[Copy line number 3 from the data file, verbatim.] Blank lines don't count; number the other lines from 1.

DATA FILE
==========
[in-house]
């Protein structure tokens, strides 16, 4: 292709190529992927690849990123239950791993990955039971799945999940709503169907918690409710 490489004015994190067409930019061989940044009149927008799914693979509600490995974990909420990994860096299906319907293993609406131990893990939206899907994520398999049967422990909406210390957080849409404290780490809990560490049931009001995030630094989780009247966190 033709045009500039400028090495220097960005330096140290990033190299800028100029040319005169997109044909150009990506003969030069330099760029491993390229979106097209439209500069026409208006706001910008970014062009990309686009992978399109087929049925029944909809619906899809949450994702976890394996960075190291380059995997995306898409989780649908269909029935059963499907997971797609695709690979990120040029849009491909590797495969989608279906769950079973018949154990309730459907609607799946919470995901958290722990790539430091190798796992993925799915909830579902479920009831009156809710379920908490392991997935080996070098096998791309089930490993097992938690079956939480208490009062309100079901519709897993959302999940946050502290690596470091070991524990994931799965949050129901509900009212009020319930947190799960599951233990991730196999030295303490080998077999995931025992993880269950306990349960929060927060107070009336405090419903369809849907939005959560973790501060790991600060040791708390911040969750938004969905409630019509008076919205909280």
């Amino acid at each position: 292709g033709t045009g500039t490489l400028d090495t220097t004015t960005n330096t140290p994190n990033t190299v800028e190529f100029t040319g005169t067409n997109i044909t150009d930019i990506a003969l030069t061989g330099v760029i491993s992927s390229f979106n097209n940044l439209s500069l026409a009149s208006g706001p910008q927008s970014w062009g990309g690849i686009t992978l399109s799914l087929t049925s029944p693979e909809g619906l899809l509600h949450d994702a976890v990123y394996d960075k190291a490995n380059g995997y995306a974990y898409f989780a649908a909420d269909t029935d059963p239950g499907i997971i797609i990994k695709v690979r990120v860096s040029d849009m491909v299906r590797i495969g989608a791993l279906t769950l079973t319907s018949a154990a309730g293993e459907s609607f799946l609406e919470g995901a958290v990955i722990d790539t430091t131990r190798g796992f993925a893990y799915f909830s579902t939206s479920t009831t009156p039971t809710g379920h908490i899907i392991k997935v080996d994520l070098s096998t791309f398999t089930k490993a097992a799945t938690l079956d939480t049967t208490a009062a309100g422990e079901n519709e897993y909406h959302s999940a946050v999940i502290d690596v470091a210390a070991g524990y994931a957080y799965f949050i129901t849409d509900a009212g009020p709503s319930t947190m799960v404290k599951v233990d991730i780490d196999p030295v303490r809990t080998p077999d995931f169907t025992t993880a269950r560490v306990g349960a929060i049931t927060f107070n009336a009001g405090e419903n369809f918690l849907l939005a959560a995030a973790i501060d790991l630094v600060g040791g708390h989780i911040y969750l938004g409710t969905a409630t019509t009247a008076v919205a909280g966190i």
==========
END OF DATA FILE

């Amino acid at each position: 292709g033709t045009g500039t490489l400028d090495t220097t004015t960005n330096t140290p994190n990033t190299v800028e190529f100029t040319g005169t067409n997109i044909t150009d930019i990506a003969l030069t061989g330099v760029i491993s992927s390229f979106n097209n940044l439209s500069l026409a009149s208006g706001p910008q927008s970014w062009g990309g690849i686009t992978l399109s799914l087929t049925s029944p693979e909809g619906l899809l509600h949450d994702a976890v990123y394996d960075k190291a490995n380059g995997y995306a974990y898409f989780a649908a909420d269909t029935d059963p239950g499907i997971i797609i990994k695709v690979r990120v860096s040029d849009m491909v299906r590797i495969g989608a791993l279906t769950l079973t319907s018949a154990a309730g293993e459907s609607f799946l609406e919470g995901a958290v990955i722990d790539t430091t131990r190798g796992f993925a893990y799915f909830s579902t939206s479920t009831t009156p039971t809710g379920h908490i899907i392991k997935v080996d994520l070098s096998t791309f398999t089930k490993a097992a799945t938690l079956d939480t049967t208490a009062a309100g422990e079901n519709e897993y909406h959302s999940a946050v999940i502290d690596v470091a210390a070991g524990y994931a957080y799965f949050i129901t849409d509900a009212g009020p709503s319930t947190m799960v404290k599951v233990d991730i780490d196999p030295v303490r809990t080998p077999d995931f169907t025992t993880a269950r560490v306990g349960a929060i049931t927060f107070n009336a009001g405090e419903n369809f918690l849907l939005a959560a995030a973790i501060d790991l630094v600060g040791g708390h989780i911040y969750l938004g409710t969905a409630t019509t009247a008076v919205a909280g966190i």